you are paid up on your AH&LA dues. They are fighting the good fight
for all of us.
About the Author:
Jim Butler is one of the top hotel lawyers in the world. GOOGLE “hotel lawyer” or “hotel mixed-use” or “condo hotel lawyer” and you will see why. He devotes 100% of his practice to hospitality, representing hotel owners, developers and lenders. Jim leads JMBM’s Global Hospitality Group®—a team of 50 seasoned professionals with more than $40 billion of hotel transactional experience, involving more than 1,000 properties located around the globe. In the last 5 years alone, they have brought their practical advice to more than 80 “hotel-enhanced mixed-use” projects, a term Jim coined to fill a void in industry lexicon. This term describes one of the hottest developments in real estate-where hotels work together with shopping center, residential, office, retail, spa and sports facility components to mutually enhance the entire project’s excitement and success. Jim and his team are more than “just” great hotel lawyers. They are also hospitality consultants and business advisors. They are deal makers. They can help find the right operator or capital provider. They know who to call and how to reach them. They are a major gateway of hotel finance, facilitating the flow of capital with their legal skill, hospitality industry knowledge and ability to find the right “fit” for all parts of the capital stack. Because they are part of the very fabric of the hotel industry, they are able to help clients identify key business goals, assemble the right team, strategize the approach to optimize value and then get the deal done. Jim is the author of the Hotel Law Blog, www.HotelLawBlog.com. He can be reached at +1 310.201.3526 or firstname.lastname@example.org.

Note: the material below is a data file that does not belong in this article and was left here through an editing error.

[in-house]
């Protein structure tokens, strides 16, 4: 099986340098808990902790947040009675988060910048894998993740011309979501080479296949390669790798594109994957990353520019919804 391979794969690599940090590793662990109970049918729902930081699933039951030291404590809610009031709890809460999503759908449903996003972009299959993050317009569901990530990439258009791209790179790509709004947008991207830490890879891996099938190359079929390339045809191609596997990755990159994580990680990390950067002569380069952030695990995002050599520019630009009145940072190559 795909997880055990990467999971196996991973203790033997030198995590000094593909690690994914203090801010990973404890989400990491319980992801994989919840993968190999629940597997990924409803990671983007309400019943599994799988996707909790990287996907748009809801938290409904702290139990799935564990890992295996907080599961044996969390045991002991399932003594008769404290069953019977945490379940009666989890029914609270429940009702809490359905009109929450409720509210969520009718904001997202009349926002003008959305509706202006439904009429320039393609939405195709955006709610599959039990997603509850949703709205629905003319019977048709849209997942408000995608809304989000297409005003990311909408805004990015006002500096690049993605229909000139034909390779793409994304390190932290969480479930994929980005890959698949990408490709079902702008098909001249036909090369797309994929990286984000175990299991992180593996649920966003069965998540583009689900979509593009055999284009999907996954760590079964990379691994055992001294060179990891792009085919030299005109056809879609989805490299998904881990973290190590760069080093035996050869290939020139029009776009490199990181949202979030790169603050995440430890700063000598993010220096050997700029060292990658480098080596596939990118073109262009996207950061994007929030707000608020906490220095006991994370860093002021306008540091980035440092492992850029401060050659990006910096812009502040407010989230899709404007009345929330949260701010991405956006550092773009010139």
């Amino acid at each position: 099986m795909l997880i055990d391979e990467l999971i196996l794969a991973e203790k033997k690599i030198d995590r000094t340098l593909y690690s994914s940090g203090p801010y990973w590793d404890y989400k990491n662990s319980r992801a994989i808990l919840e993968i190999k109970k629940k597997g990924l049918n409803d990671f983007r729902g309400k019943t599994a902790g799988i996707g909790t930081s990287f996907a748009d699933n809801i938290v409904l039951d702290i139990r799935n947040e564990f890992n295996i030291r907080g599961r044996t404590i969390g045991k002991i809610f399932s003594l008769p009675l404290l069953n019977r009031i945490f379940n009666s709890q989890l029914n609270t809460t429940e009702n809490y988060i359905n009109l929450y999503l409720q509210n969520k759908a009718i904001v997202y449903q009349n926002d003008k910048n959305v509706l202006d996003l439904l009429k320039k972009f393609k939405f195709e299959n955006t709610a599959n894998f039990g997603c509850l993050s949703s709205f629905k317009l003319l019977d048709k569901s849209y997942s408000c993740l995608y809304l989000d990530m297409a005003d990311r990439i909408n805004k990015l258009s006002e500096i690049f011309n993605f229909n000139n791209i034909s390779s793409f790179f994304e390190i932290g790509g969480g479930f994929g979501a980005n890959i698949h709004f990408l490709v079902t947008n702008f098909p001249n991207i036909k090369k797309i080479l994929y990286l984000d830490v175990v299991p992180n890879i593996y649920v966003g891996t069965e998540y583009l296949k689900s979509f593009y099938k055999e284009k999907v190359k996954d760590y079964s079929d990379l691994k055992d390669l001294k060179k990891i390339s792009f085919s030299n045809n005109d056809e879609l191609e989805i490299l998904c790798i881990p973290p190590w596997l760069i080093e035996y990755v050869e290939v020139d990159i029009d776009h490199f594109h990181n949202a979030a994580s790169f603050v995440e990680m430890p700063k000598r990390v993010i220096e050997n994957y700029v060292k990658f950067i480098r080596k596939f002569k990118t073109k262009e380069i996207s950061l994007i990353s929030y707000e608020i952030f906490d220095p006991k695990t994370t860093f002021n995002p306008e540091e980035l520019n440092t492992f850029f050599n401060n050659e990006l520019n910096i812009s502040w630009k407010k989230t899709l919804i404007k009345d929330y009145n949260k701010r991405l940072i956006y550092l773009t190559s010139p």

|Also See:||Condo Hotels and the Americans with Disabilities Act: A Case of Mistaken Identity? Is your condo hotel a “residence” or a “place of public accommodation”? / JMBM / February 2006|
|Americans With Disabilities Act Update: the Hospitality Industry, A Consistent Target of Abusive ADA Litigation, May Get Some Relief from Abusive Lawsuits / Marty Orlick / October 2005|